Alcohol Use Patterns in Adolescence Associated With Alcohol and Other Drug Overdose in Adulthood

Alcohol and other drug overdoses are a significant public health problem and a common cause of death among young adults. This study assessed whether alcohol use at age 15–16 years is a risk factor for alcohol or drug overdose, or poisoning requiring medical attention, by the age of 32–33 in a population-based Finnish cohort study. The study was limited to 7714 individuals with no history of overdose prior to the age of 15–16 years. Information on overdose was collected from nationwide registers.

  • By the age of 32–33, 183 overdose diagnoses were recorded among assessed individuals.
  • In adjusted analyses,* the following were associated with an increased risk of any overdose at age 32–33:
    • First alcohol intoxication at age ≤12 (hazard ratio [HR], 4.5).
    • First alcohol intoxication at age 13 or 14 (HR, 2.1).
    • High alcohol tolerance** (HR, 3.1).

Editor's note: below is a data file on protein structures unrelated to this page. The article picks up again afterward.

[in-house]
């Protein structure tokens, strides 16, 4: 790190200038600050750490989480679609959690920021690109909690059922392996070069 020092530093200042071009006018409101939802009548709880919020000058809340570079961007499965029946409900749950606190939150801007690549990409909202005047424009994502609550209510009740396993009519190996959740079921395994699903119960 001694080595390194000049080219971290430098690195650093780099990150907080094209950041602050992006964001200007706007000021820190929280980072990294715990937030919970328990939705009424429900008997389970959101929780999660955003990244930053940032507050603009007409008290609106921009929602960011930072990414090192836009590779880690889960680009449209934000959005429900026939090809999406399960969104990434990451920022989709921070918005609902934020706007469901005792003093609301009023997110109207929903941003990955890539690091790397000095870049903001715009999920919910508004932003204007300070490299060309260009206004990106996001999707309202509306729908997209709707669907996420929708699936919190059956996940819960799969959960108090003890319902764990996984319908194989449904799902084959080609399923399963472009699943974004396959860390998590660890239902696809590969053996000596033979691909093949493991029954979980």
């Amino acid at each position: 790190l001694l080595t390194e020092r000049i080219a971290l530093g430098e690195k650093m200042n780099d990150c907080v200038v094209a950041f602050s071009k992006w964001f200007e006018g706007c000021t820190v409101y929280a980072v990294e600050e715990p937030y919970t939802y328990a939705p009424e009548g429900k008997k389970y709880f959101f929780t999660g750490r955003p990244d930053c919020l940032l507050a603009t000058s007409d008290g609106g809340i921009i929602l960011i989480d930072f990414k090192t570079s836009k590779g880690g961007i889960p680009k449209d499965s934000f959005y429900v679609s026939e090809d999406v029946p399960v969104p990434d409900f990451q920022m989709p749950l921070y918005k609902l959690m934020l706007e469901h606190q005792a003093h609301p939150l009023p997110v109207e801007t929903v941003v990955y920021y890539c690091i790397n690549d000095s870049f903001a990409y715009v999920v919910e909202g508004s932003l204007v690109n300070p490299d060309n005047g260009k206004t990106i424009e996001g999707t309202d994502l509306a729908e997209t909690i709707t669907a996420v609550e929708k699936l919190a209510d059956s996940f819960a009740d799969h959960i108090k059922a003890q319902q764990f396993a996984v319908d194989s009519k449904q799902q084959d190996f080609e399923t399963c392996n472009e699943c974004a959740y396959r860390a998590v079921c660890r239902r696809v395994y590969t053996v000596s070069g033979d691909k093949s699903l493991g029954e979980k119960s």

• Frequent alcohol intoxication (HR, 1.9).
  • First alcohol intoxication at age ≤12, and high alcohol tolerance were associated with an increased risk of intentional overdose (HR, 5.2 and 4.4, respectively).

* Analyses were adjusted for “behavioral and emotional problems,” non-medical drug use, and family background.

** Defined as number of standard drinks (12g ethanol) to become intoxicated (≥7 drinks for females or 9 for males).

† Defined as reporting being intoxicated ≥3 times in the last 30 days.

Comments: This cohort study suggests that specific alcohol use patterns in adolescence are associated with increased risk of alcohol and other drug-related overdose later in life. Overdose prevention efforts could include early identification and intervention during adolescence/young adulthood for people with early onset of alcohol consumption, frequent alcohol intoxication, and high alcohol tolerance.

Nicolas Bertholet, MD, MSc

Reference: Koivisto MK, Miettunen J, Levola J, et al. Alcohol use in adolescence as a risk factor for overdose in the 1986 Northern Finland Birth Cohort Study. Eur J Public Health. 2022;32(5):753–759.

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